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Leo Varadkar says he will campaign to liberalise Ireland's abortion laws

Speaking to BBC Radio 4, Varadkar said he was in favour of changing Ireland’s abortion laws.

Image: Leah Farrell/RollingNews.ie

AN TAOISEACH LEO Varadkar has said that he will campaign to liberalise Ireland’s abortion laws.

In an interview with the BBC, Varadkar said he was in favour of changing Ireland’s abortion laws.

This is the first time he has given his public opinion on the matter since the Oireachtas Committee on the Eighth Amendment delivered its final report late last year, recommending that it be removed from the constitution.

The Eighth Amendment grants the equal right to life of the mother and the unborn child – effectively making abortion illegal except in very limited circumstances.

Varadkar was speaking ahead of a special cabinet meeting scheduled for Monday in which the terms of the proposed referendum will be discussed.

When question over whether he would be campaigning for the abortion laws to be relaxed, Varadkar said:

“I’ll be campaigning for them to be changed and to be liberalised, yes.

“As I’ve said on many occasions I believe Ireland’s abortion laws are too restrictive and need to be liberalised.

We do however unlike other countries have a constitutional ban on abortion, in our constitution and the only way we can change our constitution is by referendum so we will have that referendum hopefully this summer and we should be in a position to make a decision on it in government next week.

Varadkar was also questioned about when he changed his views, as he had previously said in the Dáil that he was against abortion.

“I suppose in that period [since 2014] I think it’s fair to say my own views on this matter have evolved but I think some of those terms pro life and pro choice can be misunderstood,” he said.

Even people who are in favour of abortion in certain circumstances are pro life, you know I still believe in life but I understand there are circumstances in which pregnancies can’t continue and I don’t think it’s the role of the state to essentially criminalise people.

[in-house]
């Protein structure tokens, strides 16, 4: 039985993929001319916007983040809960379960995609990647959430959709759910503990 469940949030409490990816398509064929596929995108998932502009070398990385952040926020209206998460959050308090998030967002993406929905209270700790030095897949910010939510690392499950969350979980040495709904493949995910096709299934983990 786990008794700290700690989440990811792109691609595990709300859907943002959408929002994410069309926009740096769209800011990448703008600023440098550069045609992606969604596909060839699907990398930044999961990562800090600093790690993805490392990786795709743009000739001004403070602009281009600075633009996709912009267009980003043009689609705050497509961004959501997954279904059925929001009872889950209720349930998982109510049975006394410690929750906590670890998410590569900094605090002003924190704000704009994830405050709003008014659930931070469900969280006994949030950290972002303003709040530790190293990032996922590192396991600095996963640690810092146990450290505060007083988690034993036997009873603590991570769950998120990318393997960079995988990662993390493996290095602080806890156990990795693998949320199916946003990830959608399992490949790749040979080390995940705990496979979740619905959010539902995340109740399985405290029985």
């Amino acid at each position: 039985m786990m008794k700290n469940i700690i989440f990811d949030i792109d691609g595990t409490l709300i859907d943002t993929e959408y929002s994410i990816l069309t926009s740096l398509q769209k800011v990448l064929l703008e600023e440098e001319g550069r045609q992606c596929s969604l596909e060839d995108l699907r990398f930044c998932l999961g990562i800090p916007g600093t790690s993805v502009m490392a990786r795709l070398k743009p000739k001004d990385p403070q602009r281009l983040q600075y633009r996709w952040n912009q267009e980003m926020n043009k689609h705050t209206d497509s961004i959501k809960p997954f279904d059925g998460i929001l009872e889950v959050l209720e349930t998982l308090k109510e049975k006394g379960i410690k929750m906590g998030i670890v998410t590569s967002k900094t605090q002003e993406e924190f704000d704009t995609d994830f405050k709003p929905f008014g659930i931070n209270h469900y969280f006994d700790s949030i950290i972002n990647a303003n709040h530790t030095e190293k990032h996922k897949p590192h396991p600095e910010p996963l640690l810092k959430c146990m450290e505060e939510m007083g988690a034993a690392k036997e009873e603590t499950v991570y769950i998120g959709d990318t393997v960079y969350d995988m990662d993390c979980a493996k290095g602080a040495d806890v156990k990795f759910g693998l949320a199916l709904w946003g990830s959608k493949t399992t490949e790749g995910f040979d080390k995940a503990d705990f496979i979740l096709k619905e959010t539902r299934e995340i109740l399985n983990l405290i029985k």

Pro choice

Varadkar was pressed on whether he would call himself “pro choice”.

“Again what do those words even mean? Every single person I know who says they are pro choice believes in some sort of restriction,” he said.

“They don’t believe in late term abortions for example up to 38 weeks.

“These terms pro life and pro choice don’t really comprehend the complexity of this issue. Which is a very private and personal one and on I think that contains a lot of grey areas.

I think even people who are in favour of abortion in certain circumstances are pro-life. I still believe in life. I understand there are circumstances under which pregnancies can’t continue.

A spokesperson for the Taoiseach said that he was asked the question about his views in an interview yesterday and gave an answer.

Some commentators have expressed confusion that the Taoiseach decided to give his views and stance on the matter for the first time to an international outlet.

It is expected that Varadkar will set out his full views on the matter – around whether he backs a straight repeal – following the special cabinet meeting on Monday.

Fianna Fáil leader Micheál Martin confirmed last week that he was in favour of repealing the Eighth Amendment.

Martin said he arrived at the decision after a “long period of reflection“. His stance is at odds with many members in his own party.

Read: Leo told Bloomberg TV it’s time to get ‘down and dirty’ on the details of Brexit

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Cormac Fitzgerald

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